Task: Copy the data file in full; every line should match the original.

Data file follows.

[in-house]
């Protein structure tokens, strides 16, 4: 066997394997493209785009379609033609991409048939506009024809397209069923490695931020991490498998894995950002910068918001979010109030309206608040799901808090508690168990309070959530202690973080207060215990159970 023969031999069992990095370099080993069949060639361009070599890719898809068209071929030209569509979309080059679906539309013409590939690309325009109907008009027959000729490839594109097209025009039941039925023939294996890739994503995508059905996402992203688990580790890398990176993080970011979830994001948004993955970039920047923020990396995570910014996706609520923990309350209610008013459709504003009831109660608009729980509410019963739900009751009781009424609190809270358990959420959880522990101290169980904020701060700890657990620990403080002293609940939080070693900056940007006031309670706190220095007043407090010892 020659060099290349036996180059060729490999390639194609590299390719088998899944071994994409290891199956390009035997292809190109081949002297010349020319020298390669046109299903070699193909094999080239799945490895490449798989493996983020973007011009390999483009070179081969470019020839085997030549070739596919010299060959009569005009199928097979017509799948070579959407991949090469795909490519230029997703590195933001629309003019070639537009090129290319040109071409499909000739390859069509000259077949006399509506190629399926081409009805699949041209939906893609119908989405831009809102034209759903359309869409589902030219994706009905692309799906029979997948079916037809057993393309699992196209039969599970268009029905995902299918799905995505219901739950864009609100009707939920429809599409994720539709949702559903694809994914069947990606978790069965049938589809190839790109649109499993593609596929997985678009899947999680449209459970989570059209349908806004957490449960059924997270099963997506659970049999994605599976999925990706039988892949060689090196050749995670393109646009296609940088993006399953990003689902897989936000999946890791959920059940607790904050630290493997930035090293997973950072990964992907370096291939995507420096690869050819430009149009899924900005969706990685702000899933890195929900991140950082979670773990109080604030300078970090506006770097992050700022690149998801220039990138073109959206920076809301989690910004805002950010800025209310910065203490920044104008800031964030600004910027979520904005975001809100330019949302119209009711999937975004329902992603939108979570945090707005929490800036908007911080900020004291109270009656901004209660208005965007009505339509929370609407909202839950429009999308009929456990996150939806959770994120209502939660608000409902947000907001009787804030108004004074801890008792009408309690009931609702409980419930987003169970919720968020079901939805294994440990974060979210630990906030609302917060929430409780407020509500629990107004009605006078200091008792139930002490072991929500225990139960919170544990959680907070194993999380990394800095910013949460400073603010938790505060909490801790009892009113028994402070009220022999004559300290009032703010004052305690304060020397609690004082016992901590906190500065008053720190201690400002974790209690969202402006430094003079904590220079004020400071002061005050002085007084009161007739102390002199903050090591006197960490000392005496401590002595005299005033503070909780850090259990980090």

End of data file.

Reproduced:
[in-house]
């Protein structure tokens, strides 16, 4: 066997394997493209785009379609033609991409048939506009024809397209069923490695931020991490498998894995950002910068918001979010109030309206608040799901808090508690168990309070959530202690973080207060215990159970 023969031999069992990095370099080993069949060639361009070599890719898809068209071929030209569509979309080059679906539309013409590939690309325009109907008009027959000729490839594109097209025009039941039925023939294996890739994503995508059905996402992203688990580790890398990176993080970011979830994001948004993955970039920047923020990396995570910014996706609520923990309350209610008013459709504003009831109660608009729980509410019963739900009751009781009424609190809270358990959420959880522990101290169980904020701060700890657990620990403080002293609940939080070693900056940007006031309670706190220095007043407090010892 020659060099290349036996180059060729490999390639194609590299390719088998899944071994994409290891199956390009035997292809190109081949002297010349020319020298390669046109299903070699193909094999080239799945490895490449798989493996983020973007011009390999483009070179081969470019020839085997030549070739596919010299060959009569005009199928097979017509799948070579959407991949090469795909490519230029997703590195933001629309003019070639537009090129290319040109071409499909000739390859069509000259077949006399509506190629399926081409009805699949041209939906893609119908989405831009809102034209759903359309869409589902030219994706009905692309799906029979997948079916037809057993393309699992196209039969599970268009029905995902299918799905995505219901739950864009609100009707939920429809599409994720539709949702559903694809994914069947990606978790069965049938589809190839790109649109499993593609596929997985678009899947999680449209459970989570059209349908806004957490449960059924997270099963997506659970049999994605599976999925990706039988892949060689090196050749995670393109646009296609940088993006399953990003689902897989936000999946890791959920059940607790904050630290493997930035090293997973950072990964992907370096291939995507420096690869050819430009149009899924900005969706990685702000899933890195929900991140950082979670773990109080604030300078970090506006770097992050700022690149998801220039990138073109959206920076809301989690910004805002950010800025209310910065203490920044104008800031964030600004910027979520904005975001809100330019949302119209009711999937975004329902992603939108979570945090707005929490800036908007911080900020004291109270009656901004209660208005965007009505339509929370609407909202839950429009999308009929456990996150939806959770994120209502939660608000409902947000907001009787804030108004004074801890008792009408309690009931609702409980419930987003169970919720968020079901939805294994440990974060979210630990906030609302917060929430409780407020509500629990107004009605006078200091008792139930002490072991929500225990139960919170544990959680907070194993999380990394800095910013949460400073603010938790505060909490801790009892009113028994402070009220022999004559300290009032703010004052305690304060020397609690004082016992901590906190500065008053720190201690400002974790209690969202402006430094003079904590220079004020400071002061005050002085007084009161007739102390002199903050090591006197960490000392005496401590002595005299005033503070909780850090259990980090």